Robert Bishop, OPUS Dean of Engineering, recently discussed the importance of creativity and design for engineers on Wisconsin Public Radio’s "At Issue with Ben Merens." Too often Bishop says, he hears people tell students who excel in math and science to become engineers, which results in students who excel in art and design to avoid engineering and other analytical fields. He believes engineers need to have a balance of passion (or creativity) and precision and that all students should be encouraged to explore the field of engineering. The interview is available online, in addition to an interview in August when Bishop discussed using the Curiosity mission to Mars as an opportunity to promote careers in STEM fields.
Dr. Kristina Ropella has been promoted to the position of Executive Associate Dean for the College of Engineering effective Jan. 1, 2013, replacing Dr. Mike Switzenbaum who will retire at the end of the year. Kris brings a great deal of experience with her. She has served as the Department Chair of the Biomedical Engineering Department for the past 9 years and has served on numerous committees and task forces for the university. The college is most fortunate that Kris will assume this position at a critical time in our history. The Biomedical Engineering Department will immediately begin a search for a new department chair for 2013-14. An interim chair will be named for next January.
Ms. Laura Lindemann will move into a new position - Director of Industry Relations effective Sept. 30, 2012. She will be responsible for the college's cooperative engineering program. Lindemann previously served as assistant chair of biomedical engineering.
Ms. Sue Michaelson, former assistant dean and director of the cooperative engineering program retired after 30 years of service to Marquette. We wish Sue well in her retirement and thank her for her contributions to the college and to Marquette.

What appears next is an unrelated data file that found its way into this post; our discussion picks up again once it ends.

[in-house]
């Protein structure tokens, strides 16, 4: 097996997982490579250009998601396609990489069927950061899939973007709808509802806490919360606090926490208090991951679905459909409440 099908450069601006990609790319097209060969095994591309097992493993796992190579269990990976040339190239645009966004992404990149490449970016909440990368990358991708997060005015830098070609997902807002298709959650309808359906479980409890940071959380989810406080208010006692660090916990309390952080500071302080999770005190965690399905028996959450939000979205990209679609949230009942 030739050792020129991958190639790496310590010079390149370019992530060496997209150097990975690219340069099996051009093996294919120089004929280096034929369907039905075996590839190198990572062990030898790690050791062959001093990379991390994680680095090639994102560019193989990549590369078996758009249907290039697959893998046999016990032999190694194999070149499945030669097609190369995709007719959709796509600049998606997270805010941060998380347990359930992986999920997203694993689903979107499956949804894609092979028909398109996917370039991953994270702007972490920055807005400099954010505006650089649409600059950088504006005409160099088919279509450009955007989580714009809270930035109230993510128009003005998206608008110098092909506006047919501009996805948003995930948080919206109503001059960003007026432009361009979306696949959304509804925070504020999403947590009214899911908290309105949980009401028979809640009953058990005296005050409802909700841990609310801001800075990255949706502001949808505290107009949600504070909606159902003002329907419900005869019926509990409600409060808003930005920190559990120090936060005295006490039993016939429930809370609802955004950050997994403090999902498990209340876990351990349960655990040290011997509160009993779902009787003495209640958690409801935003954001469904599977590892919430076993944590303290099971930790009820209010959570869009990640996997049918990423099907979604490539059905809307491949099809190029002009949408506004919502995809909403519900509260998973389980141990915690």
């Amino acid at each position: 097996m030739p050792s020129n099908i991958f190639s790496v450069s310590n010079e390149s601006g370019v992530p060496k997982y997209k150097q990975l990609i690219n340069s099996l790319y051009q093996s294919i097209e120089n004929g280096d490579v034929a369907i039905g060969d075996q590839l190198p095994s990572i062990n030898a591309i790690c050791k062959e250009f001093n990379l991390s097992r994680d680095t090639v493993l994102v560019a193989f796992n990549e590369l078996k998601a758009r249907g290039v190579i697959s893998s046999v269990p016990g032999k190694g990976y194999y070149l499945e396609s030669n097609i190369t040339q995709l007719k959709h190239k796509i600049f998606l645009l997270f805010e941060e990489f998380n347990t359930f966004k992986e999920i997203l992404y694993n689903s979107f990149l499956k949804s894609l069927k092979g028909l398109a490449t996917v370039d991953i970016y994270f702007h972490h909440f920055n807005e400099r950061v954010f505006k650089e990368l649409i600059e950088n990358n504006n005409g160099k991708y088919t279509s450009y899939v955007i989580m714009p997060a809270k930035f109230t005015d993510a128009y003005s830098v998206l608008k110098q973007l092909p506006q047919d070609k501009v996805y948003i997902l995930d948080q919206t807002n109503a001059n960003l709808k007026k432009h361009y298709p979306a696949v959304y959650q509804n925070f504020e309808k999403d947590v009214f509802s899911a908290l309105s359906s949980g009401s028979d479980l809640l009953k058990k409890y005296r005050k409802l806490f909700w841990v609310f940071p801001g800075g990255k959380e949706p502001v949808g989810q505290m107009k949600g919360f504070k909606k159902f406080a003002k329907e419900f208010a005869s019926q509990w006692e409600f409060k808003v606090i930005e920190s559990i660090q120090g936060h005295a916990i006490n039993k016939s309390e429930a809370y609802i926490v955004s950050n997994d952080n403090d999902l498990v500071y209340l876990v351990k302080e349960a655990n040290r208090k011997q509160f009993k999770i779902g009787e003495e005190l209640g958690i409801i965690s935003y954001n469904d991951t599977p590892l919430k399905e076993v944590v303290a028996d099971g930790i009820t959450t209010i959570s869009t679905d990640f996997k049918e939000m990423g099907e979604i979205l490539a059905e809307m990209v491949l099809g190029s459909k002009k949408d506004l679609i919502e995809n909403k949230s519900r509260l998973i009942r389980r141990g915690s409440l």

Williams is known internationally for his work in humanoid robotics and inspiring women and underutilized populations to achieve excellence in computing and robotics education and research. At Marquette University, he is director of the Humanoid Engineering and Intelligent Robotics Lab, which is actively involved in researching innovative methods for utilizing humanoid robotics and artificial intelligence to address the childhood obesity epidemic.
Senior design projects are prominently featured in the 2012 issue of Marquette Engineer magazine.
Read how senior students live the mission of being engineers for others as they design a solution to help a boy with orthopedic limitation live more independently and a solution that offers hope to sufferers of serious asthma and COPD with a pedal-powered medication misting device.
All senior engineering students take a senior design course where a small team of senior students - often from a variety of majors - work together to solve a real-world problem.
On March 2, 2012 the Marquette University Engineering Alumni Association plans the annual Silent Auction and Basketball Game, to be held at the Marcus Center for the Performing Arts. The Marquette Golden Eagles will meet the Fighting Irish of Notre Dame. Details will be coming soon. Contact Carol Winkel for more information.